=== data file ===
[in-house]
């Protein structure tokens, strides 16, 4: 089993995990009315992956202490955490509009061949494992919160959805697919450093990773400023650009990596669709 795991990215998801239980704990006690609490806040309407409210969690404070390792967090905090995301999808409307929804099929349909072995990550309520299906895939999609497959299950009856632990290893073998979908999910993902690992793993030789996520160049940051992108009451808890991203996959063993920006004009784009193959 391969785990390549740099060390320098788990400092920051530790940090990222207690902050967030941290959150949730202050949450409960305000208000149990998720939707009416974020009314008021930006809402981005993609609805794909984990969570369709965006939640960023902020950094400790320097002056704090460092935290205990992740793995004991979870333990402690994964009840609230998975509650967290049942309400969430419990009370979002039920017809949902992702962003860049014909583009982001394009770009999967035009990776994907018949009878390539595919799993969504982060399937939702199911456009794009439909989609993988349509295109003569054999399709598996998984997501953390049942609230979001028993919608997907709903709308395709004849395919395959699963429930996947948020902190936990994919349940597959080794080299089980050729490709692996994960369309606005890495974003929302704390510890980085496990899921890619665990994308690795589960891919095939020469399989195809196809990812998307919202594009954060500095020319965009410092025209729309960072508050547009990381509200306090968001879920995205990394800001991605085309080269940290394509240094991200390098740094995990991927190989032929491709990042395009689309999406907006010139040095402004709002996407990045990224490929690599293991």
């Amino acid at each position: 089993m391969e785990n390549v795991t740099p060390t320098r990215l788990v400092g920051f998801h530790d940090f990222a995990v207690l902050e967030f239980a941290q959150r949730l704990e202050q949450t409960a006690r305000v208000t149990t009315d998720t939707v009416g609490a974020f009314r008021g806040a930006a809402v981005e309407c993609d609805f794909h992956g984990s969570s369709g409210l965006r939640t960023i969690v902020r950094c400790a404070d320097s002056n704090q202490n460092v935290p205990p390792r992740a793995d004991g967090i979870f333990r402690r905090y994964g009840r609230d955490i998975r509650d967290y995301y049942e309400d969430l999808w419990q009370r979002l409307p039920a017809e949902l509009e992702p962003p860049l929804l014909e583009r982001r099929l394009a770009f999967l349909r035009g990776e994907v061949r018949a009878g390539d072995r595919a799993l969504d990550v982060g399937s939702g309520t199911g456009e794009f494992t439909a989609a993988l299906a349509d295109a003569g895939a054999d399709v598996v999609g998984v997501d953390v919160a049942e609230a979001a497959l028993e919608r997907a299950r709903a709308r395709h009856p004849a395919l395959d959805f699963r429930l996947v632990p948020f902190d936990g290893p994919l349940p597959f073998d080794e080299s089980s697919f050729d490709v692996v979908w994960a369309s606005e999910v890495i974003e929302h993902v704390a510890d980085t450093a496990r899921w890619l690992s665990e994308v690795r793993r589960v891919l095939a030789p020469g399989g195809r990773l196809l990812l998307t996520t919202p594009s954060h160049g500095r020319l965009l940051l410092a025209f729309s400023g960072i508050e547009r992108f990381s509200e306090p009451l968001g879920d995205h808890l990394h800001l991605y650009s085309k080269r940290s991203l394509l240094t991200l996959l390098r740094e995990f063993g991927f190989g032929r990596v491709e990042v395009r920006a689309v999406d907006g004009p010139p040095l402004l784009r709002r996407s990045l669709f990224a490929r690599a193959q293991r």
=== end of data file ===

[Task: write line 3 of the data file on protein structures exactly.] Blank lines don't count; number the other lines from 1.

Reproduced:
């Amino acid at each position: 089993m391969e785990n390549v795991t740099p060390t320098r990215l788990v400092g920051f998801h530790d940090f990222a995990v207690l902050e967030f239980a941290q959150r949730l704990e202050q949450t409960a006690r305000v208000t149990t009315d998720t939707v009416g609490a974020f009314r008021g806040a930006a809402v981005e309407c993609d609805f794909h992956g984990s969570s369709g409210l965006r939640t960023i969690v902020r950094c400790a404070d320097s002056n704090q202490n460092v935290p205990p390792r992740a793995d004991g967090i979870f333990r402690r905090y994964g009840r609230d955490i998975r509650d967290y995301y049942e309400d969430l999808w419990q009370r979002l409307p039920a017809e949902l509009e992702p962003p860049l929804l014909e583009r982001r099929l394009a770009f999967l349909r035009g990776e994907v061949r018949a009878g390539d072995r595919a799993l969504d990550v982060g399937s939702g309520t199911g456009e794009f494992t439909a989609a993988l299906a349509d295109a003569g895939a054999d399709v598996v999609g998984v997501d953390v919160a049942e609230a979001a497959l028993e919608r997907a299950r709903a709308r395709h009856p004849a395919l395959d959805f699963r429930l996947v632990p948020f902190d936990g290893p994919l349940p597959f073998d080794e080299s089980s697919f050729d490709v692996v979908w994960a369309s606005e999910v890495i974003e929302h993902v704390a510890d980085t450093a496990r899921w890619l690992s665990e994308v690795r793993r589960v891919l095939a030789p020469g399989g195809r990773l196809l990812l998307t996520t919202p594009s954060h160049g500095r020319l965009l940051l410092a025209f729309s400023g960072i508050e547009r992108f990381s509200e306090p009451l968001g879920d995205h808890l990394h800001l991605y650009s085309k080269r940290s991203l394509l240094t991200l996959l390098r740094e995990f063993g991927f190989g032929r990596v491709e990042v395009r920006a689309v999406d907006g004009p010139p040095l402004l784009r709002r996407s990045l669709f990224a490929r690599a193959q293991r």